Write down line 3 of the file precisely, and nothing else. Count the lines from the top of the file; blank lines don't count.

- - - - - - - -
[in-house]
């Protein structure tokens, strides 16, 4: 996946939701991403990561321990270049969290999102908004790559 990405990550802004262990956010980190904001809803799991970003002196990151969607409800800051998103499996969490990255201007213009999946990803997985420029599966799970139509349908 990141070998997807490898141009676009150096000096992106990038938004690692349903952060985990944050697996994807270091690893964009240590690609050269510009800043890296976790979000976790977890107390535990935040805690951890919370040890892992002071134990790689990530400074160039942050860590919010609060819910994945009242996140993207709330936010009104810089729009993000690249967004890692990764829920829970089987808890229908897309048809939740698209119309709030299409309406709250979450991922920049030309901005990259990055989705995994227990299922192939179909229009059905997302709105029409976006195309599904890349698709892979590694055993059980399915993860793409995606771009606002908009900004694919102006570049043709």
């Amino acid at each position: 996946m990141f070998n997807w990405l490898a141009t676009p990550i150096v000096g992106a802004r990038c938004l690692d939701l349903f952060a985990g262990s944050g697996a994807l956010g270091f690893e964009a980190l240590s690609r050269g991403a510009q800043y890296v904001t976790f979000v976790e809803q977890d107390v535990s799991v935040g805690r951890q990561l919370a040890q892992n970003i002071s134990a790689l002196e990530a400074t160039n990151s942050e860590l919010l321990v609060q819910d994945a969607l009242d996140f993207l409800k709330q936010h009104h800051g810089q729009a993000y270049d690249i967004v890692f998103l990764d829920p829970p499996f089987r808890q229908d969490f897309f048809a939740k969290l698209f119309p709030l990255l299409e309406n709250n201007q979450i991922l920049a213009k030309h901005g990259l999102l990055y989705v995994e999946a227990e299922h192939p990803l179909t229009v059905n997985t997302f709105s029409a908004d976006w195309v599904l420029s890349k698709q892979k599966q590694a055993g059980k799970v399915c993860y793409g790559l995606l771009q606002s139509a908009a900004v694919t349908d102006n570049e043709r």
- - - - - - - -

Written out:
């Amino acid at each position: 996946m990141f070998n997807w990405l490898a141009t676009p990550i150096v000096g992106a802004r990038c938004l690692d939701l349903f952060a985990g262990s944050g697996a994807l956010g270091f690893e964009a980190l240590s690609r050269g991403a510009q800043y890296v904001t976790f979000v976790e809803q977890d107390v535990s799991v935040g805690r951890q990561l919370a040890q892992n970003i002071s134990a790689l002196e990530a400074t160039n990151s942050e860590l919010l321990v609060q819910d994945a969607l009242d996140f993207l409800k709330q936010h009104h800051g810089q729009a993000y270049d690249i967004v890692f998103l990764d829920p829970p499996f089987r808890q229908d969490f897309f048809a939740k969290l698209f119309p709030l990255l299409e309406n709250n201007q979450i991922l920049a213009k030309h901005g990259l999102l990055y989705v995994e999946a227990e299922h192939p990803l179909t229009v059905n997985t997302f709105s029409a908004d976006w195309v599904l420029s890349k698709q892979k599966q590694a055993g059980k799970v399915c993860y793409g790559l995606l771009q606002s139509a908009a900004v694919t349908d102006n570049e043709r």